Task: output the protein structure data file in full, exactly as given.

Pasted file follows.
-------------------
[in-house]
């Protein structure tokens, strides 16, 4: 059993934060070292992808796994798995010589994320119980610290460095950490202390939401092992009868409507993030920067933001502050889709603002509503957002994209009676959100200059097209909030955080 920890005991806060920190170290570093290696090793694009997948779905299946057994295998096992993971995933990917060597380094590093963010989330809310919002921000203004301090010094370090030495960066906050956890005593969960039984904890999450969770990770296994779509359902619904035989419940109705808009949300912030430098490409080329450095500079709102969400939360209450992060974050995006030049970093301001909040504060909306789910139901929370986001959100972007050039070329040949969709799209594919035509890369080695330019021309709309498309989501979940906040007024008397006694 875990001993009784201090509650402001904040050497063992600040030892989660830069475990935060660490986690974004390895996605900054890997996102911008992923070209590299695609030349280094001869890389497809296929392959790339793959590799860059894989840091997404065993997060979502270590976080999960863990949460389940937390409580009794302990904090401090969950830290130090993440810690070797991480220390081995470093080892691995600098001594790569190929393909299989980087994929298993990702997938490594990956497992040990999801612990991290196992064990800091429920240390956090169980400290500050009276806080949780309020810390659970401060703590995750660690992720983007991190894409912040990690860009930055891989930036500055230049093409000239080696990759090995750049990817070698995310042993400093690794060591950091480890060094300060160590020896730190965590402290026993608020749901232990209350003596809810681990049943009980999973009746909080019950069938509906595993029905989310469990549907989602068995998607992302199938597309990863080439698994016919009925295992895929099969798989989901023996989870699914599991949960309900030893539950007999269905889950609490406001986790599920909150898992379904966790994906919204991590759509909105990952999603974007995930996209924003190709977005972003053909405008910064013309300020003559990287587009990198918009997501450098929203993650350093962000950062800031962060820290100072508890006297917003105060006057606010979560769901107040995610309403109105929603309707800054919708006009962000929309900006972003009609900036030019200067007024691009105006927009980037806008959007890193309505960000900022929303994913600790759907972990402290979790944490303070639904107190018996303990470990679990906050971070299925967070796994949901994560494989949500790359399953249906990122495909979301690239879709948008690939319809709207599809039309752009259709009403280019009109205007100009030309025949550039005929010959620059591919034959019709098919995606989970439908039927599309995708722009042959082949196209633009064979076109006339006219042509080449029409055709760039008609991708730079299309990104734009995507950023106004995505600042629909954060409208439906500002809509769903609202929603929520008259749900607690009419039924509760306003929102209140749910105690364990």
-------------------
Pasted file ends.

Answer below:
[in-house]
């Protein structure tokens, strides 16, 4: 059993934060070292992808796994798995010589994320119980610290460095950490202390939401092992009868409507993030920067933001502050889709603002509503957002994209009676959100200059097209909030955080 920890005991806060920190170290570093290696090793694009997948779905299946057994295998096992993971995933990917060597380094590093963010989330809310919002921000203004301090010094370090030495960066906050956890005593969960039984904890999450969770990770296994779509359902619904035989419940109705808009949300912030430098490409080329450095500079709102969400939360209450992060974050995006030049970093301001909040504060909306789910139901929370986001959100972007050039070329040949969709799209594919035509890369080695330019021309709309498309989501979940906040007024008397006694 875990001993009784201090509650402001904040050497063992600040030892989660830069475990935060660490986690974004390895996605900054890997996102911008992923070209590299695609030349280094001869890389497809296929392959790339793959590799860059894989840091997404065993997060979502270590976080999960863990949460389940937390409580009794302990904090401090969950830290130090993440810690070797991480220390081995470093080892691995600098001594790569190929393909299989980087994929298993990702997938490594990956497992040990999801612990991290196992064990800091429920240390956090169980400290500050009276806080949780309020810390659970401060703590995750660690992720983007991190894409912040990690860009930055891989930036500055230049093409000239080696990759090995750049990817070698995310042993400093690794060591950091480890060094300060160590020896730190965590402290026993608020749901232990209350003596809810681990049943009980999973009746909080019950069938509906595993029905989310469990549907989602068995998607992302199938597309990863080439698994016919009925295992895929099969798989989901023996989870699914599991949960309900030893539950007999269905889950609490406001986790599920909150898992379904966790994906919204991590759509909105990952999603974007995930996209924003190709977005972003053909405008910064013309300020003559990287587009990198918009997501450098929203993650350093962000950062800031962060820290100072508890006297917003105060006057606010979560769901107040995610309403109105929603309707800054919708006009962000929309900006972003009609900036030019200067007024691009105006927009980037806008959007890193309505960000900022929303994913600790759907972990402290979790944490303070639904107190018996303990470990679990906050971070299925967070796994949901994560494989949500790359399953249906990122495909979301690239879709948008690939319809709207599809039309752009259709009403280019009109205007100009030309025949550039005929010959620059591919034959019709098919995606989970439908039927599309995708722009042959082949196209633009064979076109006339006219042509080449029409055709760039008609991708730079299309990104734009995507950023106004995505600042629909954060409208439906500002809509769903609202929603929520008259749900607690009419039924509760306003929102209140749910105690364990």